Post-Budget Polling Shows Conservatives Failing to Turn Fortunes Around

Survation’s latest political polling conducted in the days after Jeremy Hunt’s Spring Budget statement shows Labour maintaining a strong lead at +15 points. Though a slight decrease compared to their 16-point lead in our pre-budget poll conducted between 13th and 15th of March, Labour is ahead at 46% (-2) while the Conservatives are trailing behind at 31% (-1).





Compared to our pre-Budget polling, Sunak's lead on trust in relation to the economy has halved from +6 to +3 points, indicating that the budget statement was not met with the support the Prime Minister would've hoped. This in large goes with the indication in our last poll from 15th of March, which showed 30% of people believing that the budget would worsen their personal economic situation.



In a similar manner, Rachel Reeves' lead over the Chancellor Jeremy Hunt in terms of public trust has seen an increase from +5 to +7 points, despite the Chancellor announcing a 3-month extension to the £2,500 energy price cap and energy bills being indicated as people's top priority in our pre-budget poll.



Breakdowns by voting intention paint an interesting picture. While Sunak's lead over Starmer seems to be narrowing, a large portion of Labour voters trust Sunak more on economic matters compared to only 7% of Conservative voters trusting Starmer. Lib Dem and Other voters seem to be almost evenly split between the two, yet more than twice as many Labour (13%) than Conservative (6%) voters would say they Don't know over choosing to trust Sunak or Starmer more.



A similar, though slightly more balanced, picture stands behind the Hunt vs Reeves results. Compared to pre-budget figures, Hunt has managed to convince more Labour voters to trust him over  Reeves (11% vs 9% in pre-budget poll), while the latter is trusted more than Hunt/Don't know by 9% of Conservative voters. Despite this, Sunak's declining lead together with Reeves' increase in trust show that the Conservatives seem to be slowly losing grip of their strongest policy area - the Economy.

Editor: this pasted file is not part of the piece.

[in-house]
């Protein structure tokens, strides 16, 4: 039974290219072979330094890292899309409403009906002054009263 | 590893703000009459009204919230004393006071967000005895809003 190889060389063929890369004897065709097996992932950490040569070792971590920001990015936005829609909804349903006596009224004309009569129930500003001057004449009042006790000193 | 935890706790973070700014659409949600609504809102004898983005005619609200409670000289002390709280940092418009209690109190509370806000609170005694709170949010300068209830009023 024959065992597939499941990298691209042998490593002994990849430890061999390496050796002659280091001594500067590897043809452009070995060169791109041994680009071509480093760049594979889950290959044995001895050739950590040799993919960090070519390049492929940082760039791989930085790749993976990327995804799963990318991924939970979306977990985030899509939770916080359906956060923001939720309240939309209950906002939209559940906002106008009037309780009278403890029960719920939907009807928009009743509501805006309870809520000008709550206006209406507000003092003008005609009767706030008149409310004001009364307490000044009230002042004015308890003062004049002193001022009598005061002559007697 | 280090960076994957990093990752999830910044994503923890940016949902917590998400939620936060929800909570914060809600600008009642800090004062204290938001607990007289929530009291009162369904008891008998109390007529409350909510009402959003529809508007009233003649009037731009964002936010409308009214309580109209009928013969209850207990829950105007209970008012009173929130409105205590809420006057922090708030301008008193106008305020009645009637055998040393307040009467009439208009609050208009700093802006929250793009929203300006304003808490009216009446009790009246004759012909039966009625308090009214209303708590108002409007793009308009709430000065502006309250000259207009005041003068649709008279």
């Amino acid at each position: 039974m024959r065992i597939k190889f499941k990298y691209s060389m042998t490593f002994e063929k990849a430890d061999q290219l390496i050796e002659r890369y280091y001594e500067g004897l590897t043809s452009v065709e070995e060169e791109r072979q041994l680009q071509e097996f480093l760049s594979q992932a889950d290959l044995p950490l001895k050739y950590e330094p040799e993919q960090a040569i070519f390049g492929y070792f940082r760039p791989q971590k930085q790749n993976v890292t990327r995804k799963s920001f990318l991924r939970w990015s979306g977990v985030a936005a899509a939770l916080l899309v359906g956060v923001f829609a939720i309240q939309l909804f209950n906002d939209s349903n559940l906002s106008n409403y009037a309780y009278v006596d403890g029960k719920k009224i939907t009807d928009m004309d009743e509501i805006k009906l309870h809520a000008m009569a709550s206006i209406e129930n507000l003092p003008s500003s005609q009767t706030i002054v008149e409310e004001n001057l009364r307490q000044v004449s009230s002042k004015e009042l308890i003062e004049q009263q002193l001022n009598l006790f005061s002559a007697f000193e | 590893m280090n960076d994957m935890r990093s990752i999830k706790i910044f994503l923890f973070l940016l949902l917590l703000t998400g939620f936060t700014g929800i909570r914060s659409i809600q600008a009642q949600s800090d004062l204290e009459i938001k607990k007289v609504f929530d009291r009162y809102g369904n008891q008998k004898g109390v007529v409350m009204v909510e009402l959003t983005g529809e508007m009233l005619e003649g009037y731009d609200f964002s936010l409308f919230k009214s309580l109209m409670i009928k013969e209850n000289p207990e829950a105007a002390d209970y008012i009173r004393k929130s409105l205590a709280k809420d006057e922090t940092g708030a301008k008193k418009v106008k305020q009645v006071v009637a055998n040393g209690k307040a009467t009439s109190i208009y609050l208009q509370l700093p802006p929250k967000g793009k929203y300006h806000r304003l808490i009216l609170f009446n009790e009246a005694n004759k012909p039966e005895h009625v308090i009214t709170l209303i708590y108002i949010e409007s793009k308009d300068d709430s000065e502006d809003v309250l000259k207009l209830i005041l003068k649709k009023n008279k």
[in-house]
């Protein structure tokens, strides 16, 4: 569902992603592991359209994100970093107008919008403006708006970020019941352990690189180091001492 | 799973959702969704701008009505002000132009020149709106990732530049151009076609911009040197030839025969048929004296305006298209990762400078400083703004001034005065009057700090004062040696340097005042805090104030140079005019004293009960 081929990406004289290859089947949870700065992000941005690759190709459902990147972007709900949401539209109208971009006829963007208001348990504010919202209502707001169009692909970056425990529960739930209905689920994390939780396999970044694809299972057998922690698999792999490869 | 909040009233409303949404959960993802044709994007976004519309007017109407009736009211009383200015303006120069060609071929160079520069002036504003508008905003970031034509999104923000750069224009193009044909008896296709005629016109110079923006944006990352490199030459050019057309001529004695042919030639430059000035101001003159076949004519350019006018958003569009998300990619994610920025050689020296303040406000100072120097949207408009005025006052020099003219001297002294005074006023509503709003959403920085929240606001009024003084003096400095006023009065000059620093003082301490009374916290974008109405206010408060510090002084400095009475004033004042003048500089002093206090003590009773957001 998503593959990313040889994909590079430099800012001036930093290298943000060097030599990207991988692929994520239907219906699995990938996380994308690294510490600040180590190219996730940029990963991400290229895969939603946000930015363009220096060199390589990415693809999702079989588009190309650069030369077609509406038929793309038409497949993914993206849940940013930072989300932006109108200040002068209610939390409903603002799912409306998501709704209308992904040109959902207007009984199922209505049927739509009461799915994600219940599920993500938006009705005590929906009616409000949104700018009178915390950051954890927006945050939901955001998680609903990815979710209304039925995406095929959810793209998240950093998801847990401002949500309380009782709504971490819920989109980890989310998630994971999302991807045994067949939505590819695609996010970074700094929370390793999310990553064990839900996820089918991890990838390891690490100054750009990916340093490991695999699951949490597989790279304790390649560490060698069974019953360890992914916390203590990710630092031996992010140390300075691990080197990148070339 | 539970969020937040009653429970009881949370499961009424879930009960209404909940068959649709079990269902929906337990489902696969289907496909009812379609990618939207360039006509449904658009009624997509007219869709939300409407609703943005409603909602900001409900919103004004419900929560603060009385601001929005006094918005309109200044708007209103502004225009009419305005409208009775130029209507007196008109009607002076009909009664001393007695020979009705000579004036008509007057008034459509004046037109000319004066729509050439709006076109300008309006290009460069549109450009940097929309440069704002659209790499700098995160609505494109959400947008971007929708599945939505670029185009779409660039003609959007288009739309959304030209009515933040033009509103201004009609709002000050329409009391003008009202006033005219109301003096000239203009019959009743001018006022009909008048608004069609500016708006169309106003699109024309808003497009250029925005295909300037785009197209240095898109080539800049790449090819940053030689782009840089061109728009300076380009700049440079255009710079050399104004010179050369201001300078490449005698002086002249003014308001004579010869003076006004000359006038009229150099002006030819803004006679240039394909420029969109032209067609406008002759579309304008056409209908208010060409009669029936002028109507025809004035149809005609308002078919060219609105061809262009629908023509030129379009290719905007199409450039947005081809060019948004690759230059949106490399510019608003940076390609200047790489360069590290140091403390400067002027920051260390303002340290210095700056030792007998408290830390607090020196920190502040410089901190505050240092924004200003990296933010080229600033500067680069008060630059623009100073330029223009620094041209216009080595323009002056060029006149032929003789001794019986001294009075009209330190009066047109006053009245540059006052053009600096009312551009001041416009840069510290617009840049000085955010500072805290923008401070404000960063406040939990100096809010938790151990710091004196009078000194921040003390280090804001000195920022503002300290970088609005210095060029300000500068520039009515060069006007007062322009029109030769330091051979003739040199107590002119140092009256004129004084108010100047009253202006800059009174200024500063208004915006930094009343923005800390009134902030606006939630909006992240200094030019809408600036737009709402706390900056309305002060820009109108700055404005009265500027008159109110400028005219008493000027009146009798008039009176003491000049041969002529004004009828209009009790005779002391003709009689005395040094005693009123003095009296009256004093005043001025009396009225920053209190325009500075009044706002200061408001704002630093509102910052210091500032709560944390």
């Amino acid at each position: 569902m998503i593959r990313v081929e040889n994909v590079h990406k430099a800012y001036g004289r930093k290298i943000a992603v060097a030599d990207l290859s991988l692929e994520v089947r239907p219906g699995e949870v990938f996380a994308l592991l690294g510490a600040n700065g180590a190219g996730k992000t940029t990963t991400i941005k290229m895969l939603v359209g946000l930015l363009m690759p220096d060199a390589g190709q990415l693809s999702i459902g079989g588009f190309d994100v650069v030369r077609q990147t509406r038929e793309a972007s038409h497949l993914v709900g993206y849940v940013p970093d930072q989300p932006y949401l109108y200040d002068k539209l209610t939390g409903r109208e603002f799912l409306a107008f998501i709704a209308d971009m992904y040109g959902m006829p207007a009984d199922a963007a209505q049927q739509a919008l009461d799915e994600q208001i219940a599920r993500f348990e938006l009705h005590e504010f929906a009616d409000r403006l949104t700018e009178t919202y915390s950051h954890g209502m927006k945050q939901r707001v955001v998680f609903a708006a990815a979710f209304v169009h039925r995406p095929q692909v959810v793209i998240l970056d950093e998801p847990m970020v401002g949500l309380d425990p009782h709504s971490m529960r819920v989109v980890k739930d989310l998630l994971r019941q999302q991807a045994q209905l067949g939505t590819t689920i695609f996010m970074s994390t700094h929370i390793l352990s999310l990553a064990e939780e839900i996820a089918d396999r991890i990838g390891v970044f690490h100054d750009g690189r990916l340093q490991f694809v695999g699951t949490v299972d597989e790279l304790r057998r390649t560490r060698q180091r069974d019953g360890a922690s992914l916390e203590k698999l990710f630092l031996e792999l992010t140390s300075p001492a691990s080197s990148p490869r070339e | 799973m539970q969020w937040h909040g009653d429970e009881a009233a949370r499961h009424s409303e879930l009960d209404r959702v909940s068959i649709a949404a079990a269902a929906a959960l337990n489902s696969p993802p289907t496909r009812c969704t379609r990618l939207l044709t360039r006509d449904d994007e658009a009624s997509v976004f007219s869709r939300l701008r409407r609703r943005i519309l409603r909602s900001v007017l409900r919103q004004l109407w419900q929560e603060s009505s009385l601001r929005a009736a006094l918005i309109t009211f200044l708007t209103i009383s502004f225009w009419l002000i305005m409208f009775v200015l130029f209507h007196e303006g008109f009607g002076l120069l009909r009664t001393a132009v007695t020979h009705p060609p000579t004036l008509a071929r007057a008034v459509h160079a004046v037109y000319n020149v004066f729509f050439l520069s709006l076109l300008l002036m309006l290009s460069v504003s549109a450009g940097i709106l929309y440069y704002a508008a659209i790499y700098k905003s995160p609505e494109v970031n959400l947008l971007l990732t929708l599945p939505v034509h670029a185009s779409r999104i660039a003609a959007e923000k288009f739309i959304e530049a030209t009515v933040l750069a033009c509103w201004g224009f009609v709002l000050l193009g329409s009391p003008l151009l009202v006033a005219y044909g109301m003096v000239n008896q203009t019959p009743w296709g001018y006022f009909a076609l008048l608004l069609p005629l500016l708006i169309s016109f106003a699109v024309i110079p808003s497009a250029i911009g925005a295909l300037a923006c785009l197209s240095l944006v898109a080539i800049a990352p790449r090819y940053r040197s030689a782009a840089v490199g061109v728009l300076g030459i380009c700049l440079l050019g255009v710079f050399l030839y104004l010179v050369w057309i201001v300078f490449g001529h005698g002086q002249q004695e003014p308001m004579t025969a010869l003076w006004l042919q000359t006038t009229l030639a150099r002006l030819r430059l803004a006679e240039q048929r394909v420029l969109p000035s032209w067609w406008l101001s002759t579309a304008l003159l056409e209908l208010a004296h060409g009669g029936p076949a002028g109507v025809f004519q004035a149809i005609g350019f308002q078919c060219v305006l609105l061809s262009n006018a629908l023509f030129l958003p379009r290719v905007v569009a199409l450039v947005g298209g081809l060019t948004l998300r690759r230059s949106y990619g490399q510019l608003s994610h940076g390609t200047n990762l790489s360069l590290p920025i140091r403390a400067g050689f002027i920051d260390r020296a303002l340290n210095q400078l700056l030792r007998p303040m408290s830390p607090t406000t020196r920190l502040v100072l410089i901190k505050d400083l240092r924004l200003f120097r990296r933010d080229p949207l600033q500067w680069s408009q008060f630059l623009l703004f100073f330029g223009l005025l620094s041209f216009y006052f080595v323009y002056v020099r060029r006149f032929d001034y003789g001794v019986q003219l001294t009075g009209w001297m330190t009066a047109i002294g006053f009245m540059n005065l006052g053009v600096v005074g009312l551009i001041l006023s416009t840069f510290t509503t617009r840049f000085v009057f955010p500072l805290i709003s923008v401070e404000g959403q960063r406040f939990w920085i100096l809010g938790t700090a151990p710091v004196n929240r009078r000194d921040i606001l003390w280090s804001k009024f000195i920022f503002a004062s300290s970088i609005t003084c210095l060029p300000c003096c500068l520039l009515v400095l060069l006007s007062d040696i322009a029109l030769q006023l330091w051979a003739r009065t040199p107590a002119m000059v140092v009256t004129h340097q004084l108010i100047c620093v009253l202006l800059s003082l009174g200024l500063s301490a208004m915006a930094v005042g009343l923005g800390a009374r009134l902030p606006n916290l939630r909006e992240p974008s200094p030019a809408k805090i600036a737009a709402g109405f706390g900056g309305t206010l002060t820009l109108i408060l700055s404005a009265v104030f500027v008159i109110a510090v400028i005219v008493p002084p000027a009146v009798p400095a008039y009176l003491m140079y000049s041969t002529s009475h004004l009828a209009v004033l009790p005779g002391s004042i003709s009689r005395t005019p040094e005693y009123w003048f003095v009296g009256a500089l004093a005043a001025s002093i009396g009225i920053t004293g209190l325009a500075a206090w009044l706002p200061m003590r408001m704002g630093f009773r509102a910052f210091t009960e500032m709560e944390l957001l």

As last Wednesday's Budget came as little surprise to most, it does not seem to have affected the polls in the positive way that the Prime Minister may have hoped for. With a declining lead on economic matters, the Conservatives seem to be losing grip on their strongest policy area which could be their only way to turn their fortunes around. Labour's lead of +15 points remains strong, and Starmer's improvement on the economy gives Labour an opportunity to shape the narrative on economic matters and cause further turbulence in the levels of trust towards the Conservatives.



Get the data

Survation conducted an online poll of 1,003 adults aged 18+ in the UK. Fieldwork was conducted between 17th and 20th March 2023. Tables are available here.

Comparisons with pre-Budget polling are from an online poll of 1,011 adults aged 18+ in the UK which was conducted between 13th and 15th March 2023. Tables are available here.


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